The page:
Yet in the heated trade negotiations, the American side accuses China of practicing IP theft as a matter of national sponsorship. The presumption is that Chinese companies steal according to a national policy.
Huawei has IP the US covets
Overlooked in all this is that soon, if not already the case, China will own IP that American companies will wish to pilfer. High-speed mobile communications readily come to mind.
It’s hard to know if anyone is looking to steal Huawei’s advance fifth-generation (5G) telecommunication technology, but the Trump approach is to suppress and deny Huawei market access. Trump may be able to deter American companies from buying Huawei, but it’s not working elsewhere.
Other than vigorously badmouthing Huawei, American emissaries such as Secretary of State Mike Pompeo, national security adviser John Bolton et al can’t offer any hard evidence that Huawei equipment represents a security risk. They simply insist that others should not buy from Huawei because the White House says so.
What’s obvious is that Huawei offers technological advances here and now that no others can. Washington can’t even put a finger on which aspects of the Huawei package are based on stolen IP.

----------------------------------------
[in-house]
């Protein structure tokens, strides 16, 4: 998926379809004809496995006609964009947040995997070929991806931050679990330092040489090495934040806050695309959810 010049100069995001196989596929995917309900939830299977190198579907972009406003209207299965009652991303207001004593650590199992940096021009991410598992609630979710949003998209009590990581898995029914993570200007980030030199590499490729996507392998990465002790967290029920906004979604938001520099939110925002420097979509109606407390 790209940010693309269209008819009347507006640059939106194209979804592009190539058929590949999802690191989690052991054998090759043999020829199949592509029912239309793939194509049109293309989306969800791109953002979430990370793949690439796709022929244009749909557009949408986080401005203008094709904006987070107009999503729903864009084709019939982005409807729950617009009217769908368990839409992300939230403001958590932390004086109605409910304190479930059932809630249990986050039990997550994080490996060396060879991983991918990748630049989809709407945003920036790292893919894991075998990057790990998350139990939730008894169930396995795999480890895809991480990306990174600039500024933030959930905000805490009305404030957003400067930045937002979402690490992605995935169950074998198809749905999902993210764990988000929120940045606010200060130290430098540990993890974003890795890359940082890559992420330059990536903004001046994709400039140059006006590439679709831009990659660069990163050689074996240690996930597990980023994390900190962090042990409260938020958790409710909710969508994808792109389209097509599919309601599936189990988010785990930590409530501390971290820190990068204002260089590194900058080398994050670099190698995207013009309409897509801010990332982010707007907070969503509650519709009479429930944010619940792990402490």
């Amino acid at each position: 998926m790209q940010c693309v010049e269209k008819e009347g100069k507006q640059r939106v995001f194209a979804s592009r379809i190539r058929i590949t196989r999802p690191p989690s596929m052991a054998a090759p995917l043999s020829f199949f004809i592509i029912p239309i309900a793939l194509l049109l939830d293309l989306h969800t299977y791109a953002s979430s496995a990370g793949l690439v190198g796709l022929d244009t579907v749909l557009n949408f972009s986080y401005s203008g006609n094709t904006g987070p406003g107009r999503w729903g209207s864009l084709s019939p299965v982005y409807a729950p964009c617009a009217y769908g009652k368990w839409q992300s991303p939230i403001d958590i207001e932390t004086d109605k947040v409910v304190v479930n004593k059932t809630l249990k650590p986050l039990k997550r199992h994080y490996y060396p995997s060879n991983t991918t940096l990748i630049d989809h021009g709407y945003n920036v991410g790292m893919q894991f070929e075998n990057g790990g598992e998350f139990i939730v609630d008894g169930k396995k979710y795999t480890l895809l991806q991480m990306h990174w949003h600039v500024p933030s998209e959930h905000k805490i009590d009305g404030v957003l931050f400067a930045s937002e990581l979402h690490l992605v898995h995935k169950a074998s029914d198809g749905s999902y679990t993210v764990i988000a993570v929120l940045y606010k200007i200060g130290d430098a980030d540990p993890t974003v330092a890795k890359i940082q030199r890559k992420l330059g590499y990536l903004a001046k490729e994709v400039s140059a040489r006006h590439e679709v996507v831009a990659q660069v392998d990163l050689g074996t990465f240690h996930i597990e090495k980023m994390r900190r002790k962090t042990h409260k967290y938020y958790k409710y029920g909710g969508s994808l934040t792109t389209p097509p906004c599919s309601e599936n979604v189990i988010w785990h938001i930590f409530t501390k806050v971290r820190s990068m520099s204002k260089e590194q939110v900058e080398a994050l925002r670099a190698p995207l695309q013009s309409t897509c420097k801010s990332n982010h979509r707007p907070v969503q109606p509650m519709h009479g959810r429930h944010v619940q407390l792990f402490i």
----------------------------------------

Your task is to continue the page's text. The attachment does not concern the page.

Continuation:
The rest of the world is ignoring Washington and buying Huawei because of its superior technology at an irresistibly low price. Soon the telecommunications world will be divided into the haves with Huawei technology and the pitiful few countries with slow Internet speeds clinging to Uncle Sam’s trousers.
Common economic interests
The same situation is evolving geopolitically. Pompeo has been visiting national capitals warning the leaders to stay away from China’s Belt and Road Initiative (BRI). Why? Because he accuses China of practicing predatory financing when China offers to finance infrastructures for Third World countries.
Yet at the just concluded Belt and Road Forum in Beijing last month, attended by 37 heads of state and with about 130 countries represented, the reaction couldn’t be more positive, a clear refutation of what Trump’s China team has been saying.
These countries love the idea that China is willing to help them build crucial infrastructure projects. Infrastructure, they know, is necessary for economic growth. Infrastructure as part of China’s trade corridor from Asia to Europe means member states sitting on the corridor will get rich from global trade.
Along with the 130-plus countries with shared economic interests with China, there is also the Asian Infrastructure Investment Bank. The AIIB was independently established to finance infrastructure projects in Asia.
The AIIB has 70 members, with 27 more waiting in line to join. Apart from some participants in the BRI, major shareholders include every major European country. Only conspicuous by their absence are Japan and the US – not taking part in the AIIB was former US president Barack Obama’s missed opportunity.